Patrick Heron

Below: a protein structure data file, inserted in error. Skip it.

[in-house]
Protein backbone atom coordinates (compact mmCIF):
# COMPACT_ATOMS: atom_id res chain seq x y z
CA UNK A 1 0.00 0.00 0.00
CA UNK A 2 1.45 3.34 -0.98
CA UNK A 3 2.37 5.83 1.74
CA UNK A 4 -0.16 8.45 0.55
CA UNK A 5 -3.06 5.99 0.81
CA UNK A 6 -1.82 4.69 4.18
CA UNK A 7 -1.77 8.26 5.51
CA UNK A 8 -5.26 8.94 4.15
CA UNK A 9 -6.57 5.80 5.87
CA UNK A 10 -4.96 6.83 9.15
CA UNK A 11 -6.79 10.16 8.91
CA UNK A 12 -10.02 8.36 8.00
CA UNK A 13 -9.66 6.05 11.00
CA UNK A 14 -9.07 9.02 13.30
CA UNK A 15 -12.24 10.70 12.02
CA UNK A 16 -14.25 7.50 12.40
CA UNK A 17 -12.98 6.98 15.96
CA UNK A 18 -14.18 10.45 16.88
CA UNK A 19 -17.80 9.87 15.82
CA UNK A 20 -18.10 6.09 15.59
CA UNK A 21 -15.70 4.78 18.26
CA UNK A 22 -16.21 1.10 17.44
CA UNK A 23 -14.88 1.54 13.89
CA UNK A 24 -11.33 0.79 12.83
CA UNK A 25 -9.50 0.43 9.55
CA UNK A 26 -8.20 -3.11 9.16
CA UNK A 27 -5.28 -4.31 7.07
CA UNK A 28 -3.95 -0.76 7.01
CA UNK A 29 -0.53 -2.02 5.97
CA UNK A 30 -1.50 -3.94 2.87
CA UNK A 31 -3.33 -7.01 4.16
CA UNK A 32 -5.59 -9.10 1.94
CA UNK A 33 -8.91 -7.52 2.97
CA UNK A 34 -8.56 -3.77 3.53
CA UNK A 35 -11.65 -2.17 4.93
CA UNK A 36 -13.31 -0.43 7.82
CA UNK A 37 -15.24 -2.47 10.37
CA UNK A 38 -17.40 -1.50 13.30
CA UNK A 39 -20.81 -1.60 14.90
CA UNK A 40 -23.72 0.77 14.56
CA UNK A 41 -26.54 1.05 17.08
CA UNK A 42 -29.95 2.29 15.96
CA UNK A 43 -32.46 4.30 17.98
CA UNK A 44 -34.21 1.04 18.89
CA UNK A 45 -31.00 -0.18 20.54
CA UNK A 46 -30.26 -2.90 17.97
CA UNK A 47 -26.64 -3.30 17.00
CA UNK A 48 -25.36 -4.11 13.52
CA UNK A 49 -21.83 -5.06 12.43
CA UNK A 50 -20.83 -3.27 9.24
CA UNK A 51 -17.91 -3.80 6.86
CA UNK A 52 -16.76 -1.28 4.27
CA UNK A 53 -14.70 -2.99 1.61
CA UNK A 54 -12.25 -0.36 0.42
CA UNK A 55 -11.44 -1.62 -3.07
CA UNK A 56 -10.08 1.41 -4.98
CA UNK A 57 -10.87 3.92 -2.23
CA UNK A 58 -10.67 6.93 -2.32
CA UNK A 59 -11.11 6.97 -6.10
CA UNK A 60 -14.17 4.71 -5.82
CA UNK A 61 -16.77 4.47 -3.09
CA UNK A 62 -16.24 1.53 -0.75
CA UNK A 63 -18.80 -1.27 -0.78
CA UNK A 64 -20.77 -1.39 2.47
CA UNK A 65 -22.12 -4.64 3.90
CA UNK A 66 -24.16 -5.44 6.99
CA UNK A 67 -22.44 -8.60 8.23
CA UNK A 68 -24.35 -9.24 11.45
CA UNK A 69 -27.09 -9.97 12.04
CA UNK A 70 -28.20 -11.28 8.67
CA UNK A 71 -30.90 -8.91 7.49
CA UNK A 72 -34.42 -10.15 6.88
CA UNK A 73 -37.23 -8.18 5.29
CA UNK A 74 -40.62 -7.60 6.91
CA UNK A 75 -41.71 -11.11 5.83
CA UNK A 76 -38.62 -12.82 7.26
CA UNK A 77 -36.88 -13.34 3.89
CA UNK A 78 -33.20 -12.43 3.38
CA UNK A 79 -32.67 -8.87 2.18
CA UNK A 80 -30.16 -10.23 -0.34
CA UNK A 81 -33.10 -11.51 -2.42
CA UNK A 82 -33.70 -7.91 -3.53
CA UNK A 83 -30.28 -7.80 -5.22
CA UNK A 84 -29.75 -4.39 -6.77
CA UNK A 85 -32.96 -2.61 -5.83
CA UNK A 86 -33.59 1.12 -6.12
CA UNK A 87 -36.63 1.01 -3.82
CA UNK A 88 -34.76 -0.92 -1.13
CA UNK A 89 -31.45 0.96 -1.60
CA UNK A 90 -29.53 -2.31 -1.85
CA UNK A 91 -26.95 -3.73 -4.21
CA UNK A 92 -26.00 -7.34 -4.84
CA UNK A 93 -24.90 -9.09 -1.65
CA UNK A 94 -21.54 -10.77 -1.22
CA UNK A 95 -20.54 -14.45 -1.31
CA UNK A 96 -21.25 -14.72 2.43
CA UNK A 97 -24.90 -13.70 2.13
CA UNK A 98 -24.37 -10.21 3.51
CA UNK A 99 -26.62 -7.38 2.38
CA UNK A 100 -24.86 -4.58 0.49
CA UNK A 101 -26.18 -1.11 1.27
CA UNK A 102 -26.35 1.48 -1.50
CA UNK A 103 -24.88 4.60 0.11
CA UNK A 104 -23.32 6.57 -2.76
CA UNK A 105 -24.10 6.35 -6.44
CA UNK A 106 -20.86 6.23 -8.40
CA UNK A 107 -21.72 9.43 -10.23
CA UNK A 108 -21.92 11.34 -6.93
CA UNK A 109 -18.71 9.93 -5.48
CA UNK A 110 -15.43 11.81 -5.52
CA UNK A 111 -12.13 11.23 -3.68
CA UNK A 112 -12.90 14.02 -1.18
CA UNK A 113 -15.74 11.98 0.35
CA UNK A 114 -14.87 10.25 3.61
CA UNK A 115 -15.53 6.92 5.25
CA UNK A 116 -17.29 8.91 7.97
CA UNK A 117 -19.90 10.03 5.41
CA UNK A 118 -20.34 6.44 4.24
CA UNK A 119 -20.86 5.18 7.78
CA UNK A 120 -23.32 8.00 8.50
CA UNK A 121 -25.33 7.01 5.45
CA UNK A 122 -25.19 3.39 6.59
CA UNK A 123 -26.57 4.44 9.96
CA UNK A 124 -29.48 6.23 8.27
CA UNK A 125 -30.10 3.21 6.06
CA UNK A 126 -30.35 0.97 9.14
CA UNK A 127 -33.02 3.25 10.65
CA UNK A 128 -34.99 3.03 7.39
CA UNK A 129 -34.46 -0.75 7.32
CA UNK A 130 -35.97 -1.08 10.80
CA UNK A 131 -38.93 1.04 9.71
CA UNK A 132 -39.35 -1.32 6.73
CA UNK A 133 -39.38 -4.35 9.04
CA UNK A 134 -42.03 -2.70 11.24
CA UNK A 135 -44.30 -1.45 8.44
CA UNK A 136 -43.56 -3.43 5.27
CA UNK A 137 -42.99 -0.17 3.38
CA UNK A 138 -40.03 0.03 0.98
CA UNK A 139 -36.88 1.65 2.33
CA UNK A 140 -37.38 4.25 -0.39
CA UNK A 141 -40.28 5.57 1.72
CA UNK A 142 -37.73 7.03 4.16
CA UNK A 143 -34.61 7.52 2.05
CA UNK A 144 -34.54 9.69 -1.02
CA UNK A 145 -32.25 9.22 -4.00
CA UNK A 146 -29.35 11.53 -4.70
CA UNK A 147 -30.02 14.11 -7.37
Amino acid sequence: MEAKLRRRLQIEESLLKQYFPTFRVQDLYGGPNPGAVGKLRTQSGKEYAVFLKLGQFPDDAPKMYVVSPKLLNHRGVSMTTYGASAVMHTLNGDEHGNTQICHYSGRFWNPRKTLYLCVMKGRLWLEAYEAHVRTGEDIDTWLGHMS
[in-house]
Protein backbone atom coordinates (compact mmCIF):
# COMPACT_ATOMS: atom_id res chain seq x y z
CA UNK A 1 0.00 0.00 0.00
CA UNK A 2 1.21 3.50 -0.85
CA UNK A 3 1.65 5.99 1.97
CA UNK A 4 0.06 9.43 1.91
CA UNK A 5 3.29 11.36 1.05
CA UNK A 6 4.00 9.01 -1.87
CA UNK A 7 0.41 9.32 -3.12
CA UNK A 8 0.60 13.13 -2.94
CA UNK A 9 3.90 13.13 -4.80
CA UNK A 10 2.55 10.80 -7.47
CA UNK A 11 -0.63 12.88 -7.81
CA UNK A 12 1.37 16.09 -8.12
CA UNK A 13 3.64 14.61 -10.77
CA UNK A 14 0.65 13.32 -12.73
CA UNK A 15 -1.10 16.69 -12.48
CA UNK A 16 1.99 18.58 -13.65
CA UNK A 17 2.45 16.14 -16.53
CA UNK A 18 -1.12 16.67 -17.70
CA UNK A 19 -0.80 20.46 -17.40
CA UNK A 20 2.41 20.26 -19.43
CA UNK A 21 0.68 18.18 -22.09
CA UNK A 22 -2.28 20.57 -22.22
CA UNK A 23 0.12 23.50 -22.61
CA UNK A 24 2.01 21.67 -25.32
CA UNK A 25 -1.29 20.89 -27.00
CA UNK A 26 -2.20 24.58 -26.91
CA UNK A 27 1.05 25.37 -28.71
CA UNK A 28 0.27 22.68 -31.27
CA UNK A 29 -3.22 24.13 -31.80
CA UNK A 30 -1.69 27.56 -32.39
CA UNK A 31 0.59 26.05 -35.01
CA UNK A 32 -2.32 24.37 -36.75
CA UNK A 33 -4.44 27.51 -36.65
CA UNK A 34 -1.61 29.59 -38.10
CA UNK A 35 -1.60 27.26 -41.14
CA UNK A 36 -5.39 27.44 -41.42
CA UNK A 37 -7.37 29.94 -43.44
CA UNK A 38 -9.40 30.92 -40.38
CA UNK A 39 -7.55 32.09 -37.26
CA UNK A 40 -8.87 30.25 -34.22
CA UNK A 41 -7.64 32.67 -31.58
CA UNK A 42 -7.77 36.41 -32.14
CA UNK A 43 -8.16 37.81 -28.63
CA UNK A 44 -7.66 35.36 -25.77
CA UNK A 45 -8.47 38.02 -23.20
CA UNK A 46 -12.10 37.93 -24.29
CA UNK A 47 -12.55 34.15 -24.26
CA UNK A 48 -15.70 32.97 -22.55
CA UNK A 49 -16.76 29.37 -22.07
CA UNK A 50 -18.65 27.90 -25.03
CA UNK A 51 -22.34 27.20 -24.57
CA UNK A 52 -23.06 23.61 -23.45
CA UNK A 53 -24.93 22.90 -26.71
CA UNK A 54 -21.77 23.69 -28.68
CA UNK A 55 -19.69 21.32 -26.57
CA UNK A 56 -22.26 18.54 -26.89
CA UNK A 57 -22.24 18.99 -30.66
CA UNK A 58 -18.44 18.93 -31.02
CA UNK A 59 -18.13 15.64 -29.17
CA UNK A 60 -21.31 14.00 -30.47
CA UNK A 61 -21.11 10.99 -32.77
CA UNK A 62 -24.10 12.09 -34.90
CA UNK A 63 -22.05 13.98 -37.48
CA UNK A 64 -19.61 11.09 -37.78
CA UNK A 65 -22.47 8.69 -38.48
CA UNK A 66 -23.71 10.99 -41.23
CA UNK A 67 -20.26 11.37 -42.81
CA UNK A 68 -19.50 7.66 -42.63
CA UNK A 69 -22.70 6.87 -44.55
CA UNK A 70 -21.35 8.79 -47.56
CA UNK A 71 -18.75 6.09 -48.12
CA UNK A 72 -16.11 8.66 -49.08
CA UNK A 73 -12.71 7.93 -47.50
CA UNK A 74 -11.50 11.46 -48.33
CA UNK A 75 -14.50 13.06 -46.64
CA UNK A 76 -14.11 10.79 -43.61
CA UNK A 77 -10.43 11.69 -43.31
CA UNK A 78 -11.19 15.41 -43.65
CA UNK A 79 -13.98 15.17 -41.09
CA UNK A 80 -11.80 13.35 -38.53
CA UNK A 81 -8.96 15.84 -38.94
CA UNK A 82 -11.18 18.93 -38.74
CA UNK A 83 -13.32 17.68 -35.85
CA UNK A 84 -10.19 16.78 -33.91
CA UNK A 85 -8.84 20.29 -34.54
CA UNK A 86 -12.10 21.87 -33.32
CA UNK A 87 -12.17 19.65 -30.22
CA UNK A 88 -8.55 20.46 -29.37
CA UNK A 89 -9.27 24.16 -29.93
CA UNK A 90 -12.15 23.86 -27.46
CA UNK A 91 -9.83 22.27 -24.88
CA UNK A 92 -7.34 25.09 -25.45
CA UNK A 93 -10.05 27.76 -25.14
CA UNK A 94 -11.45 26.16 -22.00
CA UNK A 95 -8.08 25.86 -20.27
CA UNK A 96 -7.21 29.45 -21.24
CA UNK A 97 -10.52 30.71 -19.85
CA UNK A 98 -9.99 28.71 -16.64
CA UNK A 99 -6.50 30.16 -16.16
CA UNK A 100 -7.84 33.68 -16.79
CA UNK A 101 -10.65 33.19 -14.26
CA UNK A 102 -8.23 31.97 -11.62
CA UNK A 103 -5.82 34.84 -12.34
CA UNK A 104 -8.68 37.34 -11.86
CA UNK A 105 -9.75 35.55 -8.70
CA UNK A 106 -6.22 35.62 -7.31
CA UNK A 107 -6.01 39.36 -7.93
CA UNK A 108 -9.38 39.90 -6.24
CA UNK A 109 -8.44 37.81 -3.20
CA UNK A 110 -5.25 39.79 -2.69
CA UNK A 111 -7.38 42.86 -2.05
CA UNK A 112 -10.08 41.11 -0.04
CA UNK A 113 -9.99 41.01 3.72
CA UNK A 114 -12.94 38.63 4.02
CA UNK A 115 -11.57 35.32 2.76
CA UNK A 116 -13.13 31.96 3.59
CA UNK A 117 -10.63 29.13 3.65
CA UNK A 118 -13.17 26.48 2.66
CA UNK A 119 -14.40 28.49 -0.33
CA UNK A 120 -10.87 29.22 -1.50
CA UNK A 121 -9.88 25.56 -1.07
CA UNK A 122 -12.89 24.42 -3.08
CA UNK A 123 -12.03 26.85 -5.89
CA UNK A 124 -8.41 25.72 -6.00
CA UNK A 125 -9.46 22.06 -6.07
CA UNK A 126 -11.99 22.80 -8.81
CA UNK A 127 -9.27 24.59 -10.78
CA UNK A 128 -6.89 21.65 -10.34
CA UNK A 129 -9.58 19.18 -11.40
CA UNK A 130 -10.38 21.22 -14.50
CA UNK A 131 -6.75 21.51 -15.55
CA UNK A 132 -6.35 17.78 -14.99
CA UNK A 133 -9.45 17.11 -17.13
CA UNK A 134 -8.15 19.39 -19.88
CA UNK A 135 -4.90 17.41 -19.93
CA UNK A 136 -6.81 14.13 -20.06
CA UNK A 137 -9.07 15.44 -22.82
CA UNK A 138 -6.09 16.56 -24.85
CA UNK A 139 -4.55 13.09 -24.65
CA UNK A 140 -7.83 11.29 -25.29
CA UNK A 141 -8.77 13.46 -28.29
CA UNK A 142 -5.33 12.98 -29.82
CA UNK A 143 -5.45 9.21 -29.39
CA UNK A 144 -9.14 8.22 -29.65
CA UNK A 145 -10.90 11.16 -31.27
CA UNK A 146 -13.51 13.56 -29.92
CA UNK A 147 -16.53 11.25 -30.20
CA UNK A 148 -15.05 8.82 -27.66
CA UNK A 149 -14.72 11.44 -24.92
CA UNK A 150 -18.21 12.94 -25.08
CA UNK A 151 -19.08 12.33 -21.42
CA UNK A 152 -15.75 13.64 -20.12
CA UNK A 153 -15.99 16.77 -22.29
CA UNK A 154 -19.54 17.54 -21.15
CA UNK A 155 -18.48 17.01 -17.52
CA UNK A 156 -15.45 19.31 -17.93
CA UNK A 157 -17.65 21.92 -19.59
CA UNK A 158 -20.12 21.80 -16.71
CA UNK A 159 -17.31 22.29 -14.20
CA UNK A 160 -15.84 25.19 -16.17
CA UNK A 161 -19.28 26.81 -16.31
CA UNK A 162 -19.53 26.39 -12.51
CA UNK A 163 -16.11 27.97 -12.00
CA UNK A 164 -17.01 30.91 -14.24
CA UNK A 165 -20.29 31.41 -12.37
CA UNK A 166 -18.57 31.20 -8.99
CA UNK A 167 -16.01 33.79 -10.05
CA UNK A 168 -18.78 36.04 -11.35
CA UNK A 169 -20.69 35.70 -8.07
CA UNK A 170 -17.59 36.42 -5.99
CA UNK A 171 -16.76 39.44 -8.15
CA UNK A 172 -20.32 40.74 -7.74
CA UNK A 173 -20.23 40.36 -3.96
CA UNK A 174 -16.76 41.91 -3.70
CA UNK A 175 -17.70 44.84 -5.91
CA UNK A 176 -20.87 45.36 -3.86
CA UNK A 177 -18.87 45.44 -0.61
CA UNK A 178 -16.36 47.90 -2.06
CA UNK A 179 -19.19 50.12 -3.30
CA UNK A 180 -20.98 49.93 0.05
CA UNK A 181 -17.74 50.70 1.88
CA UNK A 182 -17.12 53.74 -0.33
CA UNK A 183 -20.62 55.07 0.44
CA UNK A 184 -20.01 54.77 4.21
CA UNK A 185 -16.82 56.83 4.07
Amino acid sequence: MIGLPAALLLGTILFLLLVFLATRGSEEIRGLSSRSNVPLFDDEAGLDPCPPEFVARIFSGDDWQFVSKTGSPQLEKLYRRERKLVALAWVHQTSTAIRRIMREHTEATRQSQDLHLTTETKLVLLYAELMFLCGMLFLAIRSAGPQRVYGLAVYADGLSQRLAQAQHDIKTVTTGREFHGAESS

(b Leeds, 30 Jan 1920; d St Ives, 20 March 1999). English painter and critic. In the 1950s he became identified with the ST IVES group of painters, although the roots of his aesthetic date back to earlier experiences, which included working as a designer for his father’s firm, Cresta Silks (1935–9, 1944–50), and assisting at Bernard Leach’s pottery (1944–5). Insights gained through friendships with Herbert Read, T. S. Eliot, Henry Moore, Ben Nicholson and Ivon Hitchens were also important. Influenced by Braque and Matisse, he evolved a flat, linear style in a series of still-lifes and interiors such as the ambitious Christmas Eve (1951; artist’s col., see 1985 exh. cat., p. 29), in which the lightly filled-in colours create an airy, luminous effect. In his writings as a critic for the New English Weekly, New Statesman and Nation and Arts (New York) between 1945 and 1958, Heron was unconvinced of the necessity for pure abstraction. His early paintings are in an ART INFORMEL style, but he then began to produce paintings composed of horizontal bands of colour, such as Horizontal Stripe Painting (1957–8; London, Tate). These simple bars of thinned oil paint, softly brushed on in one movement so the colours intermingle, still seem to refer to coastal landscape in their form and colour, bringing them as close to Hitchens’s abstractions from nature as to the Post-painterly Abstraction of Morris Louis, whose work Heron claimed to have foreshadowed. From the 1960s he concentrated on simple forms such as rectangles and a repertory of distinctive shapes that emphasized decorative values and contrasts of saturated colour. In the 1970s he favoured large surfaces of colour painted with small Japanese brushes (e.g. Long Cadmium with Ceruleum in Violet (Boycott), 1977; London, Waddington Gals), relaxing these self-imposed restrictions in the 1980s in more informal abstractions that hinted once again at landscape associations.


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